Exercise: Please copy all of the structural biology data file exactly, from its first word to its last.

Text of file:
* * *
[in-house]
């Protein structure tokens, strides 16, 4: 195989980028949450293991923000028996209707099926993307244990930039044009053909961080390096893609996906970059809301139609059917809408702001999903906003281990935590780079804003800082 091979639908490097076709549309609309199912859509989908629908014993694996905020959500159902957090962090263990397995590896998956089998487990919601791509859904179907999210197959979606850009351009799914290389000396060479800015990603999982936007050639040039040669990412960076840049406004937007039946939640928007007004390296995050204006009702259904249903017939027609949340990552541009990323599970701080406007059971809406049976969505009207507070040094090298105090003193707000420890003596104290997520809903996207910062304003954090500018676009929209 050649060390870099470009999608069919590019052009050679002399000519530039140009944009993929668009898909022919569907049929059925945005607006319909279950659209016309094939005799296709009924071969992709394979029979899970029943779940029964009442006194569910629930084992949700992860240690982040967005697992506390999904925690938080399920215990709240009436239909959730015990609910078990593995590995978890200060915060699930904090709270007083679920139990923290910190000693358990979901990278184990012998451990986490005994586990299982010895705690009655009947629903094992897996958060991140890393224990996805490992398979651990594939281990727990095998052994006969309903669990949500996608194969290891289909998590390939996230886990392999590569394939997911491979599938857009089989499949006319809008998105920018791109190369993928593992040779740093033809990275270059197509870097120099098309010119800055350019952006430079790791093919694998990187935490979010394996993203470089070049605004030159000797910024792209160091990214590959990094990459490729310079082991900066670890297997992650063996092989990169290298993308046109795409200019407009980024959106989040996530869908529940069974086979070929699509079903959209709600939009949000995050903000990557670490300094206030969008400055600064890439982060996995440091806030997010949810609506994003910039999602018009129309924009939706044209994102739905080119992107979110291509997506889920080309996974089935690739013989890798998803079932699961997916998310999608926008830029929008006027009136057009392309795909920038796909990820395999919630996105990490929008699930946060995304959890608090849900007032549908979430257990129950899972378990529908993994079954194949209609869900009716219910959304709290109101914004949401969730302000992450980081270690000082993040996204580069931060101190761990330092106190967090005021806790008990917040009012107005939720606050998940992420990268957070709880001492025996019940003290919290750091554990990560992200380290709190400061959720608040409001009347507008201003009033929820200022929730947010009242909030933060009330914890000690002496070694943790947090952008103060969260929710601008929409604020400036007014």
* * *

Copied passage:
[in-house]
């Protein structure tokens, strides 16, 4: 195989980028949450293991923000028996209707099926993307244990930039044009053909961080390096893609996906970059809301139609059917809408702001999903906003281990935590780079804003800082 091979639908490097076709549309609309199912859509989908629908014993694996905020959500159902957090962090263990397995590896998956089998487990919601791509859904179907999210197959979606850009351009799914290389000396060479800015990603999982936007050639040039040669990412960076840049406004937007039946939640928007007004390296995050204006009702259904249903017939027609949340990552541009990323599970701080406007059971809406049976969505009207507070040094090298105090003193707000420890003596104290997520809903996207910062304003954090500018676009929209 050649060390870099470009999608069919590019052009050679002399000519530039140009944009993929668009898909022919569907049929059925945005607006319909279950659209016309094939005799296709009924071969992709394979029979899970029943779940029964009442006194569910629930084992949700992860240690982040967005697992506390999904925690938080399920215990709240009436239909959730015990609910078990593995590995978890200060915060699930904090709270007083679920139990923290910190000693358990979901990278184990012998451990986490005994586990299982010895705690009655009947629903094992897996958060991140890393224990996805490992398979651990594939281990727990095998052994006969309903669990949500996608194969290891289909998590390939996230886990392999590569394939997911491979599938857009089989499949006319809008998105920018791109190369993928593992040779740093033809990275270059197509870097120099098309010119800055350019952006430079790791093919694998990187935490979010394996993203470089070049605004030159000797910024792209160091990214590959990094990459490729310079082991900066670890297997992650063996092989990169290298993308046109795409200019407009980024959106989040996530869908529940069974086979070929699509079903959209709600939009949000995050903000990557670490300094206030969008400055600064890439982060996995440091806030997010949810609506994003910039999602018009129309924009939706044209994102739905080119992107979110291509997506889920080309996974089935690739013989890798998803079932699961997916998310999608926008830029929008006027009136057009392309795909920038796909990820395999919630996105990490929008699930946060995304959890608090849900007032549908979430257990129950899972378990529908993994079954194949209609869900009716219910959304709290109101914004949401969730302000992450980081270690000082993040996204580069931060101190761990330092106190967090005021806790008990917040009012107005939720606050998940992420990268957070709880001492025996019940003290919290750091554990990560992200380290709190400061959720608040409001009347507008201003009033929820200022929730947010009242909030933060009330914890000690002496070694943790947090952008103060969260929710601008929409604020400036007014």